HOUSTON — Millions of tax dollars pay for an emergency back-up power plan to keep clean water pumping in the City of Houston, but during the recent winter storm one in five generators didn’t operate as intended according to a KHOU 11 review of city records.
But when the big freeze knocked out utility power to the city’s northeast purification plant around 5 a.m. February 15, city officials said 10 generators of those generators, 20%, would not start remotely due to “system faults.”
“When the power went out on the grid, some of the generators did not automatically kick in,” Mayor Sylvester Turner said.
A Houston Public Works spokesperson said utility power was not restored until nearly three hours later and the treatment plant was brought back online.
NRG executives disagree with the city’s position. A company spokesperson said its generators are not designed to provide an automatic, seamless switch to auxiliary power. Under the contract, the spokesperson said NRG has up to 30 minutes to transfer to back-up power after receiving a request. Before that window expired, the spokesperson said utility power was restored to the northeast water purification plant.
“The NRG back-up generators that serve the City of Houston performed as designed during the utility outages,” the spokesperson said in an e-mail to KHOU 11 Investigates.
A second issue occurred later the same afternoon according to city officials. Because of reliability concerns with the unstable Texas electricity grid, Houston Public Works tried to switch to NRG-generator power around 1:30 p.m. February 15.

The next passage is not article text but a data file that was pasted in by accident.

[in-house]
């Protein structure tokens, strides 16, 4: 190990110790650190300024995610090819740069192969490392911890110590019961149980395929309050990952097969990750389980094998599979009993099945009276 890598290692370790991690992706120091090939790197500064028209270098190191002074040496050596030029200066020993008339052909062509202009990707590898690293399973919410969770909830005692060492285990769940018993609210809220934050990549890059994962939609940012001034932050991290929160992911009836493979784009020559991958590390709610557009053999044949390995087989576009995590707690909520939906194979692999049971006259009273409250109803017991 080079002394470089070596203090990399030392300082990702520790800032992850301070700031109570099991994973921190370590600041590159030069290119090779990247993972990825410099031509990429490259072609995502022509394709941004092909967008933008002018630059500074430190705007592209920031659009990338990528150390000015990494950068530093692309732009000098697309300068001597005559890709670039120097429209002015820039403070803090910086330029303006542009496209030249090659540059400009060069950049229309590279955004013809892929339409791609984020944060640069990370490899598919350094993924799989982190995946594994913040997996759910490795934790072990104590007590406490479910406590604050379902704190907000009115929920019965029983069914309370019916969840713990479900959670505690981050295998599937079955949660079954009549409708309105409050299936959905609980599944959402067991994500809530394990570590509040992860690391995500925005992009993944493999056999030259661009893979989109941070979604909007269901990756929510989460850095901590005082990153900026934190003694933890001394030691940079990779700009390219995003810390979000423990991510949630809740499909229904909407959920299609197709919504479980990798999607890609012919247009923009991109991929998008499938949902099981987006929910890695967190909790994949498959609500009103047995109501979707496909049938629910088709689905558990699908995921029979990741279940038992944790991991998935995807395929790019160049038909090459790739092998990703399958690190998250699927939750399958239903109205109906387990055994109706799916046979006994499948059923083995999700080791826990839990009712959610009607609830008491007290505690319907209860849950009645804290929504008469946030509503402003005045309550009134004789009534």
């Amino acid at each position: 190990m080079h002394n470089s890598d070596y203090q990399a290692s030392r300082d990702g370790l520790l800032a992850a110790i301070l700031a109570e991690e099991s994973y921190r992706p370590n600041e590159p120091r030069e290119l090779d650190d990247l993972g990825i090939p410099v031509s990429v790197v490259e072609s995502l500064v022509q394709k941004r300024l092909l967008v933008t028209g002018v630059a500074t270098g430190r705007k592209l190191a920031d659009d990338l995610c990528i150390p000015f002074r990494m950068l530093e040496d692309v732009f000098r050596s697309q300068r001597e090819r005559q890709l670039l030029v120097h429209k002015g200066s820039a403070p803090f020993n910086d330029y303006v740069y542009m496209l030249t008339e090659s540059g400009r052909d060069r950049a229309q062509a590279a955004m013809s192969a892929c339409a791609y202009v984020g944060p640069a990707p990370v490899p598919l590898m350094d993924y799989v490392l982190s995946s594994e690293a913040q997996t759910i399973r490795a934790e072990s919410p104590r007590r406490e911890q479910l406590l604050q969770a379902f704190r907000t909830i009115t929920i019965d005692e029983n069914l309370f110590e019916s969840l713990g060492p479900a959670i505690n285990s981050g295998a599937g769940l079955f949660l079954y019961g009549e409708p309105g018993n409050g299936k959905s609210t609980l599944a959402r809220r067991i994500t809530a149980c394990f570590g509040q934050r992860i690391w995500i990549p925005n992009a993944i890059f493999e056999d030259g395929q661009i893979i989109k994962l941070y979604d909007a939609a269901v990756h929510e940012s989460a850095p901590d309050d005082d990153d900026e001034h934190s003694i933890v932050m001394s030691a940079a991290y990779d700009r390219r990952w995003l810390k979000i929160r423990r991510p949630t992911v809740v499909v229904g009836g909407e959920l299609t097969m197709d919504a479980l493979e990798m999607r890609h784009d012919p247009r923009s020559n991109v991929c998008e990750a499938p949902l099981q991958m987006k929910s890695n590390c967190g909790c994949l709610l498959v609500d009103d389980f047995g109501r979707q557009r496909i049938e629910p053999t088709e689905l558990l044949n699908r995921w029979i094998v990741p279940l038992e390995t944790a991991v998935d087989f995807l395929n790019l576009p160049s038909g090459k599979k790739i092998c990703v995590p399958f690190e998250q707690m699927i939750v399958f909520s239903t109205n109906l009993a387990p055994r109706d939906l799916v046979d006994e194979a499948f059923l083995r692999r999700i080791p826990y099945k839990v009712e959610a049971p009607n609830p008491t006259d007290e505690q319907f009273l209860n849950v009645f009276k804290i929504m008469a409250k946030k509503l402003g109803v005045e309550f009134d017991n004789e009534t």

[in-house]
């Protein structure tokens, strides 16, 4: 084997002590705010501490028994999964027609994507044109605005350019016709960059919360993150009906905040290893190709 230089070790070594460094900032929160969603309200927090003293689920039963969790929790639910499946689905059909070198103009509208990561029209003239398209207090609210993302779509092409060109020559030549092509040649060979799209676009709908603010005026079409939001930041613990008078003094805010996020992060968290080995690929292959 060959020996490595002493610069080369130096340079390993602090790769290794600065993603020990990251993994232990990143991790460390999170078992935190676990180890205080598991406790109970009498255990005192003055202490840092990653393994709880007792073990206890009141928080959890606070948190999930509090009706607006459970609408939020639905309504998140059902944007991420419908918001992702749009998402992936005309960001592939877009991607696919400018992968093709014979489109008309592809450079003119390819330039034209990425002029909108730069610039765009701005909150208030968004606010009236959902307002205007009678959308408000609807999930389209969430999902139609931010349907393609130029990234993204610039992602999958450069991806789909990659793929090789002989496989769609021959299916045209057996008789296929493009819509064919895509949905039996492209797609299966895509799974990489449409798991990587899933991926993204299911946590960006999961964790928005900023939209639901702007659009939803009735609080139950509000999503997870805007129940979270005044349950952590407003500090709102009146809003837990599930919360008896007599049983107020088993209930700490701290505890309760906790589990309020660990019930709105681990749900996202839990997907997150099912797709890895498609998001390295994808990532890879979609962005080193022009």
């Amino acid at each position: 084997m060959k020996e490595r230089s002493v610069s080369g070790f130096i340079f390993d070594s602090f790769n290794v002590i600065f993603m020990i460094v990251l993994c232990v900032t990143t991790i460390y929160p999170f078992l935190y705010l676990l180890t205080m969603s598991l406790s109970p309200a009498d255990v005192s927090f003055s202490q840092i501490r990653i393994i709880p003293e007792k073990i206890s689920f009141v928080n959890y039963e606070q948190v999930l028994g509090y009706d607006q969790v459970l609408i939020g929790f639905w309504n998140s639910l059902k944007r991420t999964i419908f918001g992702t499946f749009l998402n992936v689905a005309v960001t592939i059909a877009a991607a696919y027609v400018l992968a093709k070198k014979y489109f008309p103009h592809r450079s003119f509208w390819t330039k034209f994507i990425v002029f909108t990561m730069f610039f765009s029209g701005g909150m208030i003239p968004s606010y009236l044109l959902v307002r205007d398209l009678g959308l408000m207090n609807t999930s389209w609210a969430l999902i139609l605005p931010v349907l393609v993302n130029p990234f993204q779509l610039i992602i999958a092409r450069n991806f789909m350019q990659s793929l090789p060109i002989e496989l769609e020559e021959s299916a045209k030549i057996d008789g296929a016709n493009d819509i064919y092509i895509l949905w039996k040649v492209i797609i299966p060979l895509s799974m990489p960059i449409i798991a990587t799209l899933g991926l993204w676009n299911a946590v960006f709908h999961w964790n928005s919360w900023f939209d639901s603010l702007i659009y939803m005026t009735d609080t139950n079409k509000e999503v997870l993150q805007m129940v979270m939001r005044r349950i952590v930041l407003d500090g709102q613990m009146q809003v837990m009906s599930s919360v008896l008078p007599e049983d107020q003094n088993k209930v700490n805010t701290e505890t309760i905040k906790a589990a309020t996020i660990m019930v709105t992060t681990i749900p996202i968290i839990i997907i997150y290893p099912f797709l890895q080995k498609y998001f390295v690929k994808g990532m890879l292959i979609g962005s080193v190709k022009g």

“This attempt was unsuccessful as NRG generator equipment would not accept the plant load,” a Houston Public Works spokesperson said in an e-mail.
NRG disagrees with that claim too. A company spokesperson said its generators did not start because city personnel did not correctly configure breakers in the system to switch to back-up power.
Mayor Turner said the two sides continue to discuss what happened that day.
“All of that is being reviewed because, you know, I want a very careful debriefing to see exactly what took place,” Turner said. “I certainly expect all of our back-up (systems) to operate 100% of the time.”
+Across town in West Houston, city records reveal a different problem at smaller generators not operated by NRG.
Houston Public Works confirmed 8 of 40 generators that pump water from underground wells did not operate as intended. At two of those sites, inspectors wrote they “tried three sets of batteries” but the “unit would not start during the freeze—too cold.” Two other generators had breaker and switchgear problems, another was “determined to be antiquated” according to inspection reports.
“We’re going to be honest about the lessons that we learned through this and the changes that we need to put in place,” said Houston Public Works director Carol Haddock in a recent Zoom interview.
Haddock said her department is still gathering full data about what went wrong. She conceded that the back-up power was not installed to sustain bitter cold weather events.
“We place our generators to run in August for three or four weeks after a hurricane when the power is out, not for seven, eight degree weather in February,” Haddock said.
“And we need to accommodate both.”